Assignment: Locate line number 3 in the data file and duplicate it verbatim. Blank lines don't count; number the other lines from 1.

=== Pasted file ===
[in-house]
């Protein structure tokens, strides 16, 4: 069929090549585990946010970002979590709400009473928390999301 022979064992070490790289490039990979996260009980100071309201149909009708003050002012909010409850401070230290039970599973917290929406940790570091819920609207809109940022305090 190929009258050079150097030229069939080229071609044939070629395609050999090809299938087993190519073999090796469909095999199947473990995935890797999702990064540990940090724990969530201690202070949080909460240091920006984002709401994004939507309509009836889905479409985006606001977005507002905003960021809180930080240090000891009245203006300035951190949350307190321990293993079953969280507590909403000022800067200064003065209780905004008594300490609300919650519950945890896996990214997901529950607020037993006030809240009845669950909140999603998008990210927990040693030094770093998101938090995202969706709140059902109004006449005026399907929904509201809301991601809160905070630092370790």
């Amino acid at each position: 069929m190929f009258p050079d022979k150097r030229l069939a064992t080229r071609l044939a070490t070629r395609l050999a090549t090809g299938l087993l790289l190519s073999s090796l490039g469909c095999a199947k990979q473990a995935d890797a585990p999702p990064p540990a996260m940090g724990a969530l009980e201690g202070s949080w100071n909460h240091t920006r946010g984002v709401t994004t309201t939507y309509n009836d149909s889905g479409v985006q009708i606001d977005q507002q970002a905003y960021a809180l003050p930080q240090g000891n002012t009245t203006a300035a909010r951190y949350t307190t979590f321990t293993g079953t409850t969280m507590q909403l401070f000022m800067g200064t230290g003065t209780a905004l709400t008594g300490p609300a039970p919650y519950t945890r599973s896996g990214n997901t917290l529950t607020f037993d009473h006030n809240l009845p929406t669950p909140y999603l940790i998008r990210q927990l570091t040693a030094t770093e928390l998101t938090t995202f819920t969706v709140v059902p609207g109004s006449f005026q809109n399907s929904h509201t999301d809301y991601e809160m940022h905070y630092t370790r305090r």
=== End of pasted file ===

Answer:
């Amino acid at each position: 069929m190929f009258p050079d022979k150097r030229l069939a064992t080229r071609l044939a070490t070629r395609l050999a090549t090809g299938l087993l790289l190519s073999s090796l490039g469909c095999a199947k990979q473990a995935d890797a585990p999702p990064p540990a996260m940090g724990a969530l009980e201690g202070s949080w100071n909460h240091t920006r946010g984002v709401t994004t309201t939507y309509n009836d149909s889905g479409v985006q009708i606001d977005q507002q970002a905003y960021a809180l003050p930080q240090g000891n002012t009245t203006a300035a909010r951190y949350t307190t979590f321990t293993g079953t409850t969280m507590q909403l401070f000022m800067g200064t230290g003065t209780a905004l709400t008594g300490p609300a039970p919650y519950t945890r599973s896996g990214n997901t917290l529950t607020f037993d009473h006030n809240l009845p929406t669950p909140y999603l940790i998008r990210q927990l570091t040693a030094t770093e928390l998101t938090t995202f819920t969706v709140v059902p609207g109004s006449f005026q809109n399907s929904h509201t999301d809301y991601e809160m940022h905070y630092t370790r305090r």